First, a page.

The subdivision of land always requires a resource consent, even if it is only a boundary adjustment and no additional lots are created.
We have created a Subdivision Flow Diagram [PDF, 346 KB] for a view of the process.
Three Stages of Subdivision Approval
There are three stages of subdivision approval:
- Applying for Subdivision Consent - applicant applies for subdivision consent and if approved, this lasts for 5 years
- Section 223 approval - applicant applies for a s223 approval, which approves the title plan, showing the new boundaries.
- Section 224 approval - the applicant applies for a s224 approval which confirms that all of the physical works to form the subdivision have been completed and there are no outstanding conditions.
Engage a Surveyor
If you are considering undertaking a subdivision you will need to speak to a surveyor.
You will need a surveyor to create the final legal plans. Engaging the surveyor from the outset can be helpful, and if necessary they can act as your agent to take you through the subdivision consent process.
Depending on the size of the subdivision, you and your surveyor may wish to have a meeting with planning and assets staff at the Council. The Duty Planner will be able to advise you if this would help, and can arrange the meeting for you.
Steps to creating a Subdivision
1. Discuss with the Duty Planner
If you are considering creating a subdivision, check whether the District Plan rules allow your property to be subdivided.
In Rural Zones the subdivision rules are in Chapter C10.
2. Get Professional Advice
At this stage, we would highly recommend that you engage a consultant planner or surveyor.
An application and scheme plan need to be submitted showing the boundaries of the existing site and the proposed new lots.
The plan will need to show the size and location of the new lots, the location of any current buildings, roads and significant natural areas (including springs, streams, water races, reserves and easements) as well as any other information that we may require to assess the effect of the subdivision on the environment.
You may wish to submit a draft subdivision plan, or bring one to discuss with the Duty Planner prior to submitting your subdivision application. This may save you time and cost when you lodge your application.
4. Assessment of Environmental Effects
You will need to include an Assessment of the Environmental Effects with your application. This information will depend on the type of subdivision and where it is located.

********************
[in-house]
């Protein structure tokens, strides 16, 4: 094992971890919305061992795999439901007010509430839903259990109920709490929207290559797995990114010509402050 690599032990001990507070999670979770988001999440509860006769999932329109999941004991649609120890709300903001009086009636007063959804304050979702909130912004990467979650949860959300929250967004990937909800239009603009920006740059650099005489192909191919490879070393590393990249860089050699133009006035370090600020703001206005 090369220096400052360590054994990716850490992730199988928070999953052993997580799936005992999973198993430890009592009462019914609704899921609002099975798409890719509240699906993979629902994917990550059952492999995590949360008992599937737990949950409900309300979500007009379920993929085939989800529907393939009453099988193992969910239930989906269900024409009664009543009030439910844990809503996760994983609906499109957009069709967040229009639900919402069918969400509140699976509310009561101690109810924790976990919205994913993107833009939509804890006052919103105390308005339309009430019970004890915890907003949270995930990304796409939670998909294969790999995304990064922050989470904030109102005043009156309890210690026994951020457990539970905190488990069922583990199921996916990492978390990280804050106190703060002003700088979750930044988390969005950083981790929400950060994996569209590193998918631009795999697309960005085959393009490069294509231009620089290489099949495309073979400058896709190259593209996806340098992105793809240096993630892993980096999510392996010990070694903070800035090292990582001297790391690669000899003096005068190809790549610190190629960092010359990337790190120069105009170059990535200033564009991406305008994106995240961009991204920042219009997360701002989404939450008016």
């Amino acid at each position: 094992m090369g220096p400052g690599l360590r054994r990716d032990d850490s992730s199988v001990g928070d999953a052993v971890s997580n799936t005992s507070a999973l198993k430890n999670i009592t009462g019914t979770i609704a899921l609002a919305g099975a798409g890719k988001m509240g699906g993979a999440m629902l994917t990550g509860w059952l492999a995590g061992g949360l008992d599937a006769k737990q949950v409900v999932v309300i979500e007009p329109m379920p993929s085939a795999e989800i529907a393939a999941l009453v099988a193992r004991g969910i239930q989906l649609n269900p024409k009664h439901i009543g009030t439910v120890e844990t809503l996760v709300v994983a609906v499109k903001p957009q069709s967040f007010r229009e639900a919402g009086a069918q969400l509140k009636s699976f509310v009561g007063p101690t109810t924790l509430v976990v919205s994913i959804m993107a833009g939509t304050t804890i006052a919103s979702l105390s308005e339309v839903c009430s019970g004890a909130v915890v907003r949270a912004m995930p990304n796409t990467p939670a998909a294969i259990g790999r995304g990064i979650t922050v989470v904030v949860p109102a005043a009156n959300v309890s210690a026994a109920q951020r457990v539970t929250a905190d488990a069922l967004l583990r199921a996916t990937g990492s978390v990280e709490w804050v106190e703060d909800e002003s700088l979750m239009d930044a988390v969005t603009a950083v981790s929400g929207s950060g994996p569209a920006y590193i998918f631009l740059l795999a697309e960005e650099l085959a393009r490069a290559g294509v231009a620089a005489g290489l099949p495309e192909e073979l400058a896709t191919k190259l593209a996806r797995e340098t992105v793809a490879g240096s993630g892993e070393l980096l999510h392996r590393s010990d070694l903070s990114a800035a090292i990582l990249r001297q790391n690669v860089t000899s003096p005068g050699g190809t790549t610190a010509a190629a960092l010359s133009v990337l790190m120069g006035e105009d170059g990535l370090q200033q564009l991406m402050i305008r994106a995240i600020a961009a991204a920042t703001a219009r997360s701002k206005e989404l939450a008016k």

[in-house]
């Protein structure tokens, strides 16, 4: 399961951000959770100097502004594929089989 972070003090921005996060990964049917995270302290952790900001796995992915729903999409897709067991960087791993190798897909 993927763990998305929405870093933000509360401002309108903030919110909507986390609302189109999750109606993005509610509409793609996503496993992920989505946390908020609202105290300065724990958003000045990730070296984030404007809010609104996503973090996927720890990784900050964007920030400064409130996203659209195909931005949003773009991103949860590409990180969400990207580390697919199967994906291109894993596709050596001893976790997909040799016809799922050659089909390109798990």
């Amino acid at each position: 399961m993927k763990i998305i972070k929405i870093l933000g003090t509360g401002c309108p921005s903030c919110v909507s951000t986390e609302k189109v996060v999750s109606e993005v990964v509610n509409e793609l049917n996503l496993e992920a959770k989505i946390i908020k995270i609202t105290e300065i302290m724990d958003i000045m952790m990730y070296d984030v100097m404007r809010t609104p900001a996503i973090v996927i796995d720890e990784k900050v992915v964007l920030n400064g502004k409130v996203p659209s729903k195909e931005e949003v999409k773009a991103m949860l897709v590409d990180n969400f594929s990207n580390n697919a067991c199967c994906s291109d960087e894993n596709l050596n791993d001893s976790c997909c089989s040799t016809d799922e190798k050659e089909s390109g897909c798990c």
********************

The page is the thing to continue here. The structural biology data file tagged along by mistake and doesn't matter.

The assessment would identify the potential effects on the environment. If there is likely to be any adverse effects, the assessment would state the ways that these can be either avoided, mitigated or remedied.
5. Assessing your application
A planner will assess your application. This will involve a site inspection and checking the that the application is in line with the District Plan requirements for your particular zone. Subdivisions that comply will be processed on a non-notified basis and a decision will be made within 20 working days.
We will most likely impose conditions on the consent that you will need to comply with. There should be no surprises, as we will have already discussed these things with you prior to lodging the consent.
A resource consent is valid for five years from the date of issue.
Once the subdivision application is approved, the surveyor will need to submit a survey plan showing the new boundaries for approval. (s223 RMA).
Once the survey plan is approved, the surveyor will send the plan to Land Information New Zealand (LINZ) for confirmation.
In order for LINZ to issue new titles, we will need to issue a completion certificate (s224 RMA) which confirms that all conditions of the resource consent have been met, including payment of development contributions.
Your solicitor will then order new titles by lodging an application with LINZ.
There are costs involved with a subdivision, and Council's fees are a minor part of the overall subdivision cost.
There will be costs incurred by your surveyor and consulting planner, as well as development contributions.
New development places additional demand on services like roading, reserves and water infrastructure (freshwater, wastewater and stormwater).
Development contributions are intended to cover the cost of new infrastructure so that the ratepayer isn't burdened with the cost of new development.
The amount due will vary according to the location and circumstances of the subdivision.
Development Contributions are payable for each lot created, in line with the Development Contributions Policy
We have provided this information as a general guide. It should not be seen as specific advice for your plans. Before you begin, please talk to the Duty Planner, either at the Planning Department in Rolleston or by phone (03) 347-2868, or email us at email@example.com